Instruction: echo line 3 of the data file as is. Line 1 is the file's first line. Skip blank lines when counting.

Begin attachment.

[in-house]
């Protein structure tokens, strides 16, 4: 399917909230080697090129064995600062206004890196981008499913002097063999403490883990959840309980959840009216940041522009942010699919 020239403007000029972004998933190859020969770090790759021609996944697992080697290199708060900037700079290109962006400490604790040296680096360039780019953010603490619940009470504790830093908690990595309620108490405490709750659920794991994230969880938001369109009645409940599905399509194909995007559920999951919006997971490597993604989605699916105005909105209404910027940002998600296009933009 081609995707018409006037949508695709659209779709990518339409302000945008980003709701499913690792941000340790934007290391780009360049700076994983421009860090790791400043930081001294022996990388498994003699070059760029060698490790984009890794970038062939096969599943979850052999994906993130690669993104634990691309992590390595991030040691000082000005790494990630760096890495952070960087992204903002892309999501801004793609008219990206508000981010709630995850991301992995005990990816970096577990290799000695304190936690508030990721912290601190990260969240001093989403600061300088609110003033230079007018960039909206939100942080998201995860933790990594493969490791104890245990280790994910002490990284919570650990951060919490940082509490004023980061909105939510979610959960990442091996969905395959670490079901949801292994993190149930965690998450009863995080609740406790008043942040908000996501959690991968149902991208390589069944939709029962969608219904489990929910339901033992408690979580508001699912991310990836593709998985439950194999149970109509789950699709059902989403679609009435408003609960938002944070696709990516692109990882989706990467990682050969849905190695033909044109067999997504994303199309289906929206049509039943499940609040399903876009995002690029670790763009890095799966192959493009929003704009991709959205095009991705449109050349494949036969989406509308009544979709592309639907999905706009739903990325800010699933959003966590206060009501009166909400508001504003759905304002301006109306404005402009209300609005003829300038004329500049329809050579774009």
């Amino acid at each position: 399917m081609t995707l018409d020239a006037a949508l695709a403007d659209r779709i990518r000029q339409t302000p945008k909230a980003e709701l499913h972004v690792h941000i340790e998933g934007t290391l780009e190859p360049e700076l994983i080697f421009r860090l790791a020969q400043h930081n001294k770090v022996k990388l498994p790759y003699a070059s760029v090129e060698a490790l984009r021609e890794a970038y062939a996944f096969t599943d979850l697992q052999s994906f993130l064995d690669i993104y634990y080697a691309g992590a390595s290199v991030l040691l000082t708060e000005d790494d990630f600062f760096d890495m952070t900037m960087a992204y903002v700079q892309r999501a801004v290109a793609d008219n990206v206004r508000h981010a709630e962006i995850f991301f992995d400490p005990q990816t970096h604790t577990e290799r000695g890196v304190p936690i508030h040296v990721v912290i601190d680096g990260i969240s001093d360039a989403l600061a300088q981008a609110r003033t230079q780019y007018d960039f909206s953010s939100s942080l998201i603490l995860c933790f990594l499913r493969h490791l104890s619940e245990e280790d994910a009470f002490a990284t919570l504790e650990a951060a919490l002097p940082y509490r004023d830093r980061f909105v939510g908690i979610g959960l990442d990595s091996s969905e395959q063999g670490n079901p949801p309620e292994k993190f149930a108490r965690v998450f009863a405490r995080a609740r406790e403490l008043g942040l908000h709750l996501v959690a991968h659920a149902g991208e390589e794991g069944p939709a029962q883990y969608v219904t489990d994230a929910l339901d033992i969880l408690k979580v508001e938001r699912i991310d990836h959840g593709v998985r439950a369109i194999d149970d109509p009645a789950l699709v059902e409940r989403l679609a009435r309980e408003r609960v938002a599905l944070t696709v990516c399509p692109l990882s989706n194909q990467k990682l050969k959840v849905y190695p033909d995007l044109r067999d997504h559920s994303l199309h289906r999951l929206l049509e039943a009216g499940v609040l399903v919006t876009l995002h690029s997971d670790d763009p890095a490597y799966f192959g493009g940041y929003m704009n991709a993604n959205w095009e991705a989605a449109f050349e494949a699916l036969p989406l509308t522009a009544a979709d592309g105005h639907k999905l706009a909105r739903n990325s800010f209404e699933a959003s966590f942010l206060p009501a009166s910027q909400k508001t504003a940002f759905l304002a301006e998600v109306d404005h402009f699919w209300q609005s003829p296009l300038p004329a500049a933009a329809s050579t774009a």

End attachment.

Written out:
């Amino acid at each position: 399917m081609t995707l018409d020239a006037a949508l695709a403007d659209r779709i990518r000029q339409t302000p945008k909230a980003e709701l499913h972004v690792h941000i340790e998933g934007t290391l780009e190859p360049e700076l994983i080697f421009r860090l790791a020969q400043h930081n001294k770090v022996k990388l498994p790759y003699a070059s760029v090129e060698a490790l984009r021609e890794a970038y062939a996944f096969t599943d979850l697992q052999s994906f993130l064995d690669i993104y634990y080697a691309g992590a390595s290199v991030l040691l000082t708060e000005d790494d990630f600062f760096d890495m952070t900037m960087a992204y903002v700079q892309r999501a801004v290109a793609d008219n990206v206004r508000h981010a709630e962006i995850f991301f992995d400490p005990q990816t970096h604790t577990e290799r000695g890196v304190p936690i508030h040296v990721v912290i601190d680096g990260i969240s001093d360039a989403l600061a300088q981008a609110r003033t230079q780019y007018d960039f909206s953010s939100s942080l998201i603490l995860c933790f990594l499913r493969h490791l104890s619940e245990e280790d994910a009470f002490a990284t919570l504790e650990a951060a919490l002097p940082y509490r004023d830093r980061f909105v939510g908690i979610g959960l990442d990595s091996s969905e395959q063999g670490n079901p949801p309620e292994k993190f149930a108490r965690v998450f009863a405490r995080a609740r406790e403490l008043g942040l908000h709750l996501v959690a991968h659920a149902g991208e390589e794991g069944p939709a029962q883990y969608v219904t489990d994230a929910l339901d033992i969880l408690k979580v508001e938001r699912i991310d990836h959840g593709v998985r439950a369109i194999d149970d109509p009645a789950l699709v059902e409940r989403l679609a009435r309980e408003r609960v938002a599905l944070t696709v990516c399509p692109l990882s989706n194909q990467k990682l050969k959840v849905y190695p033909d995007l044109r067999d997504h559920s994303l199309h289906r999951l929206l049509e039943a009216g499940v609040l399903v919006t876009l995002h690029s997971d670790d763009p890095a490597y799966f192959g493009g940041y929003m704009n991709a993604n959205w095009e991705a989605a449109f050349e494949a699916l036969p989406l509308t522009a009544a979709d592309g105005h639907k999905l706009a909105r739903n990325s800010f209404e699933a959003s966590f942010l206060p009501a009166s910027q909400k508001t504003a940002f759905l304002a301006e998600v109306d404005h402009f699919w209300q609005s003829p296009l300038p004329a500049a933009a329809s050579t774009a």